House Advances Vargas Bill Requiring All Pupils in Poor Areas to Receive Free School Meals

State Rep. Andy X. Vargas. (Courtesy photograph.)

Free breakfast and lunch for all students at schools or in school districts with a majority of poor households would become state law under a bill sponsored by state Rep. Andy X. Vargas and recently passed by the full House.

An Act Promoting Student Nutrition, originally filed by Vargas and Rep. Sean Garballey of Arlington, also prohibits shaming students with outstanding meal debts or preventing them for participating in extracurricular activities. It moves on to the state Senate. The bill requires individual schools or school districts with 60% or more economically disadvantaged students and individual schools with 50% percent or more economically disadvantaged students to take advantage of federal aid available for providing meals at no cost to families.

“With this bill, we will feed more kids, eliminate meal debt shaming and stigma, and maximize federal resources for schools across the Commonwealth. With the historically high percentage of economically disadvantaged students across the state, it makes sense to lock in this data now, which the federal government recognizes for at least the next four years,” Vargas said in a statement.

The federal Community Eligibility Provision is an option for schools and school districts in low-income areas to serve breakfast and lunch at no cost to all enrolled students without collecting household applications.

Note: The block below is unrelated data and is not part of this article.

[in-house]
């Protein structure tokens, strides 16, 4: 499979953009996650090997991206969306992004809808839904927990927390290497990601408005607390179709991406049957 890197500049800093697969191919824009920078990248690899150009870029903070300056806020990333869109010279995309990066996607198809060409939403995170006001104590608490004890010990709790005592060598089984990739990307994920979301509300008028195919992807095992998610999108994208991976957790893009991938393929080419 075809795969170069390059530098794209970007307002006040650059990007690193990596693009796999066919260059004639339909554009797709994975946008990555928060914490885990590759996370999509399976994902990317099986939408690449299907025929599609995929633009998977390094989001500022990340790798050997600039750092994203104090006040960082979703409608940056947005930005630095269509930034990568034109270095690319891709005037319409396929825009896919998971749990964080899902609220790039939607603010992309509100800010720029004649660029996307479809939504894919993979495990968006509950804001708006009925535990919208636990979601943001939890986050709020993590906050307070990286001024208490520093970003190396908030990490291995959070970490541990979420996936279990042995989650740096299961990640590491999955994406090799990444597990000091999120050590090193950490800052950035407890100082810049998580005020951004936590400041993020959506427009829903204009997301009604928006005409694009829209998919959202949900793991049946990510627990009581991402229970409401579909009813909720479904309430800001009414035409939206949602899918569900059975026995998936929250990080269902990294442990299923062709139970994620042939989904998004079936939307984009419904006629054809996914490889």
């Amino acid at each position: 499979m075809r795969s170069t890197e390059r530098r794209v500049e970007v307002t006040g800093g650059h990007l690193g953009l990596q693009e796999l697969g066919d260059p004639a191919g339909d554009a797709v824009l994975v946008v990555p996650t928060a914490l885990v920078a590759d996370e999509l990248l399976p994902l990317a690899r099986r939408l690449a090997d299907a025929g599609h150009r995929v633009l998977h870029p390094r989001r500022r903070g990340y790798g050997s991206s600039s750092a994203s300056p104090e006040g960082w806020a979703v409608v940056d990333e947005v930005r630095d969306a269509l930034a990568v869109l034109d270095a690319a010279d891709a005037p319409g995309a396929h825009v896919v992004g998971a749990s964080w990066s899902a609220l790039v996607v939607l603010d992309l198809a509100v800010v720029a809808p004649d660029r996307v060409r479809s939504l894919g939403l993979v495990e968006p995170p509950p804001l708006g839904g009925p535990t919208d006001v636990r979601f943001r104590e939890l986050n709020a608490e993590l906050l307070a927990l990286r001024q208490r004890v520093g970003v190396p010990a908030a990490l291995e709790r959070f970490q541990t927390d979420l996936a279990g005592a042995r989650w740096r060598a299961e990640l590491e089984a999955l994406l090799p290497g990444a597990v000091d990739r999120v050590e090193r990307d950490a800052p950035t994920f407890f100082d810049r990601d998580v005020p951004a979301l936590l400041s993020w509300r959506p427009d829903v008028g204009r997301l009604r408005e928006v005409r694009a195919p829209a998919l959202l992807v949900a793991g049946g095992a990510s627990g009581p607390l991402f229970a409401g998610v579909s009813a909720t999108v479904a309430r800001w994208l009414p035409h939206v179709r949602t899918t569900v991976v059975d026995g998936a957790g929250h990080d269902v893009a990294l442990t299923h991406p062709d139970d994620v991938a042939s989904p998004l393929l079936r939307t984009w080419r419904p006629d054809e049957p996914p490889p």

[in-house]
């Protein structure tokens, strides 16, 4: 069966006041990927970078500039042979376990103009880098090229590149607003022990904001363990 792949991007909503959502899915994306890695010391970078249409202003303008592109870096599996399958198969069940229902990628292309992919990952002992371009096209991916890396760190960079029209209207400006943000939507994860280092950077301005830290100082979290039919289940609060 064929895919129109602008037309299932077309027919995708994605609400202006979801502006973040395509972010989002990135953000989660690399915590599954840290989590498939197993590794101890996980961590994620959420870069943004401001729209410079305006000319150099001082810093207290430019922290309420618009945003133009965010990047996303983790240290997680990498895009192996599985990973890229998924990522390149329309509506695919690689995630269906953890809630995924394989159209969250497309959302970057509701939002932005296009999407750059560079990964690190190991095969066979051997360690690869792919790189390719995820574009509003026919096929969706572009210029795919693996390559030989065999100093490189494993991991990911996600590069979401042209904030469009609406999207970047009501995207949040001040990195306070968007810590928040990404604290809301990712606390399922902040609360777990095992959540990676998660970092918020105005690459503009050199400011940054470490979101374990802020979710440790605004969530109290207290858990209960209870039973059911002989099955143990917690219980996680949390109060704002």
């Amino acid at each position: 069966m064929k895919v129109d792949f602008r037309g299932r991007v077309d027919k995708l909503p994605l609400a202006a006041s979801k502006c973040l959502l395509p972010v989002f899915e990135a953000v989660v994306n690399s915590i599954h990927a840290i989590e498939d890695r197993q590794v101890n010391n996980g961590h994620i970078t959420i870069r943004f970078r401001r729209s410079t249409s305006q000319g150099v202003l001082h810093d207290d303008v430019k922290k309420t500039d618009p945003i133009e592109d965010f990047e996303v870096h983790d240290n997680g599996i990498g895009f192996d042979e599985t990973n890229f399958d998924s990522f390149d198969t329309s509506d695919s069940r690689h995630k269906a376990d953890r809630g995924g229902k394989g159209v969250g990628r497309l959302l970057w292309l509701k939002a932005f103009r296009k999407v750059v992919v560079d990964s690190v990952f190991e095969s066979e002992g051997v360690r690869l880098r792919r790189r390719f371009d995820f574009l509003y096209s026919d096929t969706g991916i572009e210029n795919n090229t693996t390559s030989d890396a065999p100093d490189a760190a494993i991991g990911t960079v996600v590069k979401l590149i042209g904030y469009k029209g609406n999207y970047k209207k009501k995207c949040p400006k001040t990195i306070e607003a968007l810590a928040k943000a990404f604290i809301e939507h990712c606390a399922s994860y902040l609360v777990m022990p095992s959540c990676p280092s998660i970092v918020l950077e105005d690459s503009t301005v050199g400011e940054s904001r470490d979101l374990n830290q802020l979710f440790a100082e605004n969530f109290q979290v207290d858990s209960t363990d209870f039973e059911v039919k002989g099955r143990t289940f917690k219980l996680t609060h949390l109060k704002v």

Vargas said the legislation also abolishes policies which can shame students for having unpaid school meal debt. School meal debt has been a challenge for school districts as they struggle to ensure students are fed and ready to learn while ensuring the costs of food and labor are covered. According to the School Nutrition Association, 76 percent of school districts reported having outstanding debt.

Under the bill, schools cannot publicly identify students who owe meals, serve an alternative meal, deny a student a meal as a form of discipline, dispose of an already served meal because of a student’s lack of money or unresolved debt, prohibit a student or a sibling of a student from attending or participating in non-fee-based extracurricular activities, field trips or school events solely because of the student’s unresolved meal debt or impose other related restrictions.

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